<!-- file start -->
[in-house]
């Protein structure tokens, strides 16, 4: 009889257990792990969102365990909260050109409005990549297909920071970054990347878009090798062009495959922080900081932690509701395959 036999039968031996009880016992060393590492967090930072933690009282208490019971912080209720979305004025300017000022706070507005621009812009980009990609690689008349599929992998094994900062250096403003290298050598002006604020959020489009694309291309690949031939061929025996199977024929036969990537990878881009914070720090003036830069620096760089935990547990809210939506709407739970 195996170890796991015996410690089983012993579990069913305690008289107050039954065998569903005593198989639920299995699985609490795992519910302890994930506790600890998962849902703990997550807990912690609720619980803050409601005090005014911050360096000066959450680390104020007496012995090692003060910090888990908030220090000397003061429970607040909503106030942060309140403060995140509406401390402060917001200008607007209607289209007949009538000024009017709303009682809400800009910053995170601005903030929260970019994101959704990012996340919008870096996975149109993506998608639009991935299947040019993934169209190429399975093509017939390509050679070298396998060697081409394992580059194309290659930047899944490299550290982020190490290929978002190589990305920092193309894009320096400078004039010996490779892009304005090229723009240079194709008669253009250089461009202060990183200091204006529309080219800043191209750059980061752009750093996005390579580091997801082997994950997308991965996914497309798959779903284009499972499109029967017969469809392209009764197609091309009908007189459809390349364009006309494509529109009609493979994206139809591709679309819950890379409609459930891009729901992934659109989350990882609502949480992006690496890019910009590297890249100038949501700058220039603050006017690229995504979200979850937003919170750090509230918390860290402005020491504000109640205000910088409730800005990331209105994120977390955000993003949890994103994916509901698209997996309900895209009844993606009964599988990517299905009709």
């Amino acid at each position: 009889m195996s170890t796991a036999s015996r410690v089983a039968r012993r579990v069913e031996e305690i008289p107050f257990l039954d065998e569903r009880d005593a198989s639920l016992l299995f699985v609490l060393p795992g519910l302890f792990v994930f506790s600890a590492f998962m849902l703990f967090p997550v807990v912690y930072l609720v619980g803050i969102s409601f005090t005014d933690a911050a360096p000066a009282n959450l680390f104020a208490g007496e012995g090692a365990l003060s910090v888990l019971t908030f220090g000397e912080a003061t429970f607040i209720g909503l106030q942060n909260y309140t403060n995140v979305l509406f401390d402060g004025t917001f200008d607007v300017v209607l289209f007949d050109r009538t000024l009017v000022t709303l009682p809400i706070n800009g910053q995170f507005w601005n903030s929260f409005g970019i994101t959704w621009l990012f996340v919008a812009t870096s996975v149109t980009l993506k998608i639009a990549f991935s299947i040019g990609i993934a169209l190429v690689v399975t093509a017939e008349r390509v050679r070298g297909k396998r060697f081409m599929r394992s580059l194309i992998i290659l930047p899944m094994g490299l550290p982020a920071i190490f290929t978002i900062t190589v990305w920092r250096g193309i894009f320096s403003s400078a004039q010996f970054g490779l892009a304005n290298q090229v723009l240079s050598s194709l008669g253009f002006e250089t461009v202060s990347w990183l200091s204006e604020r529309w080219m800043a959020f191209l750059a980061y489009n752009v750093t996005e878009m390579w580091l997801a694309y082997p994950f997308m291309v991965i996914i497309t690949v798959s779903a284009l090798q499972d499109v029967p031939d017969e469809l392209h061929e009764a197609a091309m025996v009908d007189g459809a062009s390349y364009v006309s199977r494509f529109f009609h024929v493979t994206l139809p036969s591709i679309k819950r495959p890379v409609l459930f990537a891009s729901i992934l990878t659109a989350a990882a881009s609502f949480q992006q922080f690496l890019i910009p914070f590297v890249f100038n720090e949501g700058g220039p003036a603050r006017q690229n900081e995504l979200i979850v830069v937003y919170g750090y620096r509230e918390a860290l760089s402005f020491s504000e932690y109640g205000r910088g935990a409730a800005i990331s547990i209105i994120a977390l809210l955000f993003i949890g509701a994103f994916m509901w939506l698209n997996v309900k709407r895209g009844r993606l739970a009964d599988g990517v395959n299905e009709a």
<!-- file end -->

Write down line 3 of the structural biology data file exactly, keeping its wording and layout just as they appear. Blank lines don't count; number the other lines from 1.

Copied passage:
């Amino acid at each position: 009889m195996s170890t796991a036999s015996r410690v089983a039968r012993r579990v069913e031996e305690i008289p107050f257990l039954d065998e569903r009880d005593a198989s639920l016992l299995f699985v609490l060393p795992g519910l302890f792990v994930f506790s600890a590492f998962m849902l703990f967090p997550v807990v912690y930072l609720v619980g803050i969102s409601f005090t005014d933690a911050a360096p000066a009282n959450l680390f104020a208490g007496e012995g090692a365990l003060s910090v888990l019971t908030f220090g000397e912080a003061t429970f607040i209720g909503l106030q942060n909260y309140t403060n995140v979305l509406f401390d402060g004025t917001f200008d607007v300017v209607l289209f007949d050109r009538t000024l009017v000022t709303l009682p809400i706070n800009g910053q995170f507005w601005n903030s929260f409005g970019i994101t959704w621009l990012f996340v919008a812009t870096s996975v149109t980009l993506k998608i639009a990549f991935s299947i040019g990609i993934a169209l190429v690689v399975t093509a017939e008349r390509v050679r070298g297909k396998r060697f081409m599929r394992s580059l194309i992998i290659l930047p899944m094994g490299l550290p982020a920071i190490f290929t978002i900062t190589v990305w920092r250096g193309i894009f320096s403003s400078a004039q010996f970054g490779l892009a304005n290298q090229v723009l240079s050598s194709l008669g253009f002006e250089t461009v202060s990347w990183l200091s204006e604020r529309w080219m800043a959020f191209l750059a980061y489009n752009v750093t996005e878009m390579w580091l997801a694309y082997p994950f997308m291309v991965i996914i497309t690949v798959s779903a284009l090798q499972d499109v029967p031939d017969e469809l392209h061929e009764a197609a091309m025996v009908d007189g459809a062009s390349y364009v006309s199977r494509f529109f009609h024929v493979t994206l139809p036969s591709i679309k819950r495959p890379v409609l459930f990537a891009s729901i992934l990878t659109a989350a990882a881009s609502f949480q992006q922080f690496l890019i910009p914070f590297v890249f100038n720090e949501g700058g220039p003036a603050r006017q690229n900081e995504l979200i979850v830069v937003y919170g750090y620096r509230e918390a860290l760089s402005f020491s504000e932690y109640g205000r910088g935990a409730a800005i990331s547990i209105i994120a977390l809210l955000f993003i949890g509701a994103f994916m509901w939506l698209n997996v309900k709407r895209g009844r993606l739970a009964d599988g990517v395959n299905e009709a």